Bracy was proud of the secondary’s performance Saturday, and he emphasized the importance of competing with any opponent.

“The message we sent is that we are here to play ball,” Bracy said. “Any time we play, we want to come out and compete at the highest level. We are ready. It doesn’t matter what team we play or who it is, we just want to compete.”

Bracy emphasized the importance of limiting explosive plays, which the Irish did well for the most part against the Buckeyes.

“The receivers are going to catch the ball. That’s part of football, but we want to limit their explosive plays and limit the yards after catch,” Bracy said.

Another player who stood out for the Irish on Saturday was freshman cornerback Ben Morrison, who finished the night with three total tackles.

Bracy praised Morrison for his ability to step into his first collegiate game and make an impact.

“We knew what he could do coming in. We saw him ball out in our fall camp,” Bracy said. “We were 100% confident in his play, and it showed on the field.”

Freeman also praised Morrison and freshman cornerback Jaden Mickey for their performance on Saturday.

“To have Jaden Mickey and Ben Morrison play and perform at the level that they did in that game as true freshmen, they are going to be special,” Freeman said. “Both of those players are going to be special for our football program for years to come.”

Bracy also praised graduate student safety Brandon Joseph for being a captain of the Irish secondary.

“He’s a smart player, very athletic and can change the game,” Bracy said. “Having a guy like that along with the rest of our safeties is very helpful playing that nickel and corner position and knowing you have help over the top.”

Despite the secondary’s success against the Buckeyes, the Irish came up short, and Bracy knows his team can learn from this loss.

“It’s football. You are going to win some and lose some. There has to be a winner, and there has to be a loser,” Bracy said. “And if you lose, you have to learn from it and bounce back.”

Bracy is excited to return home this weekend and feed off the crowd’s energy.

“It feels great to be back at home with the fans supporting us. We are ready to move on and play the next game,” Bracy said.

Bracy emphasized the importance of the Irish focusing on this week’s upcoming game against Marshall and not dwelling on the past.

“It’s about the next game,” Bracy said. “Coach Freeman says all the time, ‘one play, one life.’ If things don’t go your way, on to the next week. Get in the film room, practice hard and get ready for next week.”

Junior defensive lineman Rylie Mills, who finished Saturday’s game with three tackles, is also one of the anchors of the Irish defense.

Despite the loss, Mills felt that the defense competed well against the Buckeyes and that the Irish could get another shot at Ohio State in the playoffs if they continue to improve and take care of business.

“The biggest takeaway is that we are right there. And if we take care of business and do what we can do day in and day out the rest of this season, I have no doubt that we will play that team again,” Mills said.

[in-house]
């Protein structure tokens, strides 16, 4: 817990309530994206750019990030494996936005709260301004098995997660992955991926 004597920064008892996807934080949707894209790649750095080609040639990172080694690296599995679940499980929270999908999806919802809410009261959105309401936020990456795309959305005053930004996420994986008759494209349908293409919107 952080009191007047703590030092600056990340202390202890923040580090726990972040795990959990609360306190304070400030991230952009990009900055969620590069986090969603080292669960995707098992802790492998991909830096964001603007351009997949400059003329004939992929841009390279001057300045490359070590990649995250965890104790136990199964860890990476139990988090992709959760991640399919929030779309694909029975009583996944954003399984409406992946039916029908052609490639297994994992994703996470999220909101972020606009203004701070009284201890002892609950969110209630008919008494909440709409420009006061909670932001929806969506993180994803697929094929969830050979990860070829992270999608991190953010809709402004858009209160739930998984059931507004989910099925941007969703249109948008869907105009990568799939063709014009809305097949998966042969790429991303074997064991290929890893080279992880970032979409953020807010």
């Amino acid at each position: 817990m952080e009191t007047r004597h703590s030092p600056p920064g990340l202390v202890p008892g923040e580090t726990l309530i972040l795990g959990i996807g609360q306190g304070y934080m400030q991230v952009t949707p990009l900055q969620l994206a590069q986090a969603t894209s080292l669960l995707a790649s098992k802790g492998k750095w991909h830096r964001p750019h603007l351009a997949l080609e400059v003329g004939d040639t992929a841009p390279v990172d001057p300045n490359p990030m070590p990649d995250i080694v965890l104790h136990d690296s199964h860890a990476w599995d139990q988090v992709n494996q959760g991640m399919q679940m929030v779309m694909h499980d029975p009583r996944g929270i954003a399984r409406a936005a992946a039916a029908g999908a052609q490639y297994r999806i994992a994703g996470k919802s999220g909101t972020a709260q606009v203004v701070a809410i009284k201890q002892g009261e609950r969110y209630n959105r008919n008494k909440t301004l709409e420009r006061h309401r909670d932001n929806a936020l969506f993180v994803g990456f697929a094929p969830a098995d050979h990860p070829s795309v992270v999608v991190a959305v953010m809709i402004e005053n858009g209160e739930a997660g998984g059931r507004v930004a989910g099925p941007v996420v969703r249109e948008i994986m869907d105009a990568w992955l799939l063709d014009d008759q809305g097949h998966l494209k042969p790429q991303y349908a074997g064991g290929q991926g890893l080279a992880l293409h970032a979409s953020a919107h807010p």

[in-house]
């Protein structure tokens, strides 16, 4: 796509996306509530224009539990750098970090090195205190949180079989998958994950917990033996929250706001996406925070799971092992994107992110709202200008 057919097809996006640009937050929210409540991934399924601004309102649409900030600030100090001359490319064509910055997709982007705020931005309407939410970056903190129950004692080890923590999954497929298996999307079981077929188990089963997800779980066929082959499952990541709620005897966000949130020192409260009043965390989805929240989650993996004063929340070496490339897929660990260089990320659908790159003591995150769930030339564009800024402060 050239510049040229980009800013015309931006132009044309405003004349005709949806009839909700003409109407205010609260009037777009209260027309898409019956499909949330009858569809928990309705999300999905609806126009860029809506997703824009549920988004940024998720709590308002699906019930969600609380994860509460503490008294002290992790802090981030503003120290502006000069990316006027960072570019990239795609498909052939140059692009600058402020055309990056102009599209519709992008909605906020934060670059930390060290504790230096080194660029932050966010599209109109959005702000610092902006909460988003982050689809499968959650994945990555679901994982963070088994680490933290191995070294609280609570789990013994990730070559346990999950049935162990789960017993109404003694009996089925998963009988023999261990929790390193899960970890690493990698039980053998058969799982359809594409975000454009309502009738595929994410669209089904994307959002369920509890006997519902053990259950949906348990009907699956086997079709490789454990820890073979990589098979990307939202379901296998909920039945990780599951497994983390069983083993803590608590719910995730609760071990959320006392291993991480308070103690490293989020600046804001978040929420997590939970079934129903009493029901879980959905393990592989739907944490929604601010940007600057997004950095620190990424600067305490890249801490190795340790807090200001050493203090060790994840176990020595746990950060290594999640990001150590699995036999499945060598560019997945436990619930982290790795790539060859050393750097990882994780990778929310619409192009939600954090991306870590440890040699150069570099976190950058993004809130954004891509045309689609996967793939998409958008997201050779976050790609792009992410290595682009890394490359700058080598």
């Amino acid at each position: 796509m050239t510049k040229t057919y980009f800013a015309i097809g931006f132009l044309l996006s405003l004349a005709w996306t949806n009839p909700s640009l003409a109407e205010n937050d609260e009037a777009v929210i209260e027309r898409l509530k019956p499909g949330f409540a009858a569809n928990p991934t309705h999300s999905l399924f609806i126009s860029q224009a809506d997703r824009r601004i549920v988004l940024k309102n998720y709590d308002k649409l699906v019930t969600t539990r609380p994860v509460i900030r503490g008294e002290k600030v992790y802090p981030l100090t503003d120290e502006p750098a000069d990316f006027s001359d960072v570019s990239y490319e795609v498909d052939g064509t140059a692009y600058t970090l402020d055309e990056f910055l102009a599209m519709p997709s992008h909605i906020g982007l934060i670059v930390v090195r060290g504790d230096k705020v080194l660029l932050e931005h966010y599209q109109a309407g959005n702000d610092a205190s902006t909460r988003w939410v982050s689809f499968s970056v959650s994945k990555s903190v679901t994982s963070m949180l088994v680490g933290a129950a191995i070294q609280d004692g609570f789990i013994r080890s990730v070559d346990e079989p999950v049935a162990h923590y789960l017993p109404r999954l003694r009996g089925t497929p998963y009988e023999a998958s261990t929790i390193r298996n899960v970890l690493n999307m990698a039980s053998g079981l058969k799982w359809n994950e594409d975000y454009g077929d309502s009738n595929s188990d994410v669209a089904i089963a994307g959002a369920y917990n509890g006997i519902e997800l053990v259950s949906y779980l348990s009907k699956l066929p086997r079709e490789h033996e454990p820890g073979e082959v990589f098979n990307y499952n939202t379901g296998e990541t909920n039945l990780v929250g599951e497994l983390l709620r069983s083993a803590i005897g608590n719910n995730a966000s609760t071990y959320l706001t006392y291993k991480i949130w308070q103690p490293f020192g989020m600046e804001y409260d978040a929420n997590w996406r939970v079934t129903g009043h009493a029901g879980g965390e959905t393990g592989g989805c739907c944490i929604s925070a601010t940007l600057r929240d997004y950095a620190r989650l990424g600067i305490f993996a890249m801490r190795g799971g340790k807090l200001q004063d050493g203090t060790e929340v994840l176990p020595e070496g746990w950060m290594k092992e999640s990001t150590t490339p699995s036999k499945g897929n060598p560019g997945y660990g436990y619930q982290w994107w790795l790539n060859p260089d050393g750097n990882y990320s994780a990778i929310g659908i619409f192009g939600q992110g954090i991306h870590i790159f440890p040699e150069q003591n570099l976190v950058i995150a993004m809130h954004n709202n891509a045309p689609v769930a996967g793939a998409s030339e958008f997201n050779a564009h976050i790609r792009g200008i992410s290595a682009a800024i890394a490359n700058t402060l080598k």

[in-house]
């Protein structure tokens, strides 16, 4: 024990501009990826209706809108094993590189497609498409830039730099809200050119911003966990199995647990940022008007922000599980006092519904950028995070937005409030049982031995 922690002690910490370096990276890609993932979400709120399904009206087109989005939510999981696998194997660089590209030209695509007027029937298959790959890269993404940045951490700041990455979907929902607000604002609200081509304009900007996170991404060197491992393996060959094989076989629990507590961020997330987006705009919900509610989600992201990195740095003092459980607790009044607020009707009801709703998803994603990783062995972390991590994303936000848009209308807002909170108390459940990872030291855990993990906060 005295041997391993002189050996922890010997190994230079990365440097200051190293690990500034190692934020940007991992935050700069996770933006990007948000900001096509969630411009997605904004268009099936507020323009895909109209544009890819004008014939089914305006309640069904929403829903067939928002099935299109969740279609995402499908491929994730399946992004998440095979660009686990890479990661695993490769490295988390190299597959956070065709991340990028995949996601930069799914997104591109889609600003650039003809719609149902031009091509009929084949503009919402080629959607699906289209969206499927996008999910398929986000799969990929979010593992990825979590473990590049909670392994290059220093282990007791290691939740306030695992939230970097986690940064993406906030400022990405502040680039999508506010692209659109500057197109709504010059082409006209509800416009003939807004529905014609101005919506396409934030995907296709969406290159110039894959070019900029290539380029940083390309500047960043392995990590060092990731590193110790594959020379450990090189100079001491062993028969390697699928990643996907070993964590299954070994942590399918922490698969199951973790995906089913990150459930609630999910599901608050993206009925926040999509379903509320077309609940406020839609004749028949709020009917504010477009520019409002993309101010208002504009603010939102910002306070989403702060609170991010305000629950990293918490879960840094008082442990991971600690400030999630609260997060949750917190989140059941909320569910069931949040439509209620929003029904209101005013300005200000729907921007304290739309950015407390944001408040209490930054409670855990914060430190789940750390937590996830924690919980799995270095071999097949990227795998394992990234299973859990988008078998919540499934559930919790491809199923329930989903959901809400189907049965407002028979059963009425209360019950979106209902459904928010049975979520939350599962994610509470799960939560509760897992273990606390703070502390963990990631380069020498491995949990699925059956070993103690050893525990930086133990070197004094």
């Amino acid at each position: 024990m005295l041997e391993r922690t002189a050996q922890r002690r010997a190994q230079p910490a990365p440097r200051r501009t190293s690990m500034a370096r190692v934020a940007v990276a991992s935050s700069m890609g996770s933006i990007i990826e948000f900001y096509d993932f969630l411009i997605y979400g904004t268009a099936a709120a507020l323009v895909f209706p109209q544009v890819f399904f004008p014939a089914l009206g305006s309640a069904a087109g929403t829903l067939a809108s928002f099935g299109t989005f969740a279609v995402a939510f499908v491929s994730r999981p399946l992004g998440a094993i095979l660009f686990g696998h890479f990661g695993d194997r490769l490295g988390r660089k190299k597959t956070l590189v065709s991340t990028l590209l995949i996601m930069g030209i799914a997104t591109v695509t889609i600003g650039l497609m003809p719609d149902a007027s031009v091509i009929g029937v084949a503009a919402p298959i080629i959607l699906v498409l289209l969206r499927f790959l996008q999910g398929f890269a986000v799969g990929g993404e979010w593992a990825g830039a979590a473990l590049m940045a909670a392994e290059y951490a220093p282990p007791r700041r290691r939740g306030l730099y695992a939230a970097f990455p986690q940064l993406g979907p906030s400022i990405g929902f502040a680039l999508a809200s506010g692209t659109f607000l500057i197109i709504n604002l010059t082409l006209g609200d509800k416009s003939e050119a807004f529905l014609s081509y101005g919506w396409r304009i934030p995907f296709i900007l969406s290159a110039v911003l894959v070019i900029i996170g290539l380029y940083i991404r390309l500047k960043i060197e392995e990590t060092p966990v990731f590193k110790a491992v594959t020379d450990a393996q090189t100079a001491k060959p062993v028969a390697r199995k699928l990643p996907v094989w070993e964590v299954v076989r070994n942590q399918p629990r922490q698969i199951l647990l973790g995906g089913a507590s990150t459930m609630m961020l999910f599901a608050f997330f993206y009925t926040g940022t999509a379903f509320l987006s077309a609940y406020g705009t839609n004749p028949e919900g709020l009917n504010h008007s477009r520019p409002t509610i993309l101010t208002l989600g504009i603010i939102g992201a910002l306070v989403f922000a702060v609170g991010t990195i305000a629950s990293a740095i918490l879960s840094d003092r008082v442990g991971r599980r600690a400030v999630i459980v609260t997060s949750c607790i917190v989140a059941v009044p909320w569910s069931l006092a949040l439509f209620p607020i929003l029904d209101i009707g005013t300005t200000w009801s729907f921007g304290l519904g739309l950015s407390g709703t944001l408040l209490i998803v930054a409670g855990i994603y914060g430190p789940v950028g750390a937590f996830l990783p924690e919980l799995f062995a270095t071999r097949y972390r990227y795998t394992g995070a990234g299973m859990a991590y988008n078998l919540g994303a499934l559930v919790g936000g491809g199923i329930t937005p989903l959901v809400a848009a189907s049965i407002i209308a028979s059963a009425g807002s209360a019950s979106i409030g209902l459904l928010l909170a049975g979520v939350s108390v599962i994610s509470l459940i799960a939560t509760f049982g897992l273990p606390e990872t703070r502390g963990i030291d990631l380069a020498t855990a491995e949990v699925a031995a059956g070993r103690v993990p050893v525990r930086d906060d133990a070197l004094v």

Mills emphasized the importance of constantly improving as the season progresses and competing every day in practice.

“As we go on this season, we have to trend upwards,” Mills said. “We have to go out and dominate every day of practice.”

When asked about finishing games strong this season, Mills stressed the importance of working hard towards the end of practices.

“When we get to later periods of practice, are guys getting tired and wavering off, or do we still have the same intensity as when we came out there?” Mills said. “There’s things like that where, as we get to the tougher part of practice you have to keep up with the same intensity that you started.”

Mills also mentioned that he and his teammates have meticulously watched the film from Saturday’s game to look for areas that they can improve.

“For me specifically, I noticed that I have to work my pad level lower and work my moves better,” Mills said. “I’m my harshest critic, so every time I come away from a game like that and watch the film, I notice some highlights and things I did okay. However, there are things that I look at and realize I can do better. I just look at those and I know if I can really perfect that, I can be that much greater next week.”

Mills acknowledged that the defense was firing on all cylinders in the first half of Saturday’s game, and he hopes that the defense can replicate that performance going forward.

“The biggest positive is for the first half of football, we were stopping them. We were stopping the run and dominating the guy in front of us and working moves to get to the quarterback,” Mills said.

Mills believes the Irish are capable of bouncing back this season and getting another shot at Ohio State in the playoffs.

“If we just keep preparing and being intense in practice and focusing on finishing, at the end of the season we will play those guys again,” Mills said. “I know we will be way more prepared and ready to go.”

Like Bracy, Mills is excited to be back in front of the home crowd this Saturday.

“I’m super pumped for it. It’s always great when you are at home and you have the crowd on your side,” Mills said. “Last week they weren’t cheering when we were moving down the field, so it will be nice to have that.”

Nate Moller


Contact Nate Moller at nmoller2@nd.edu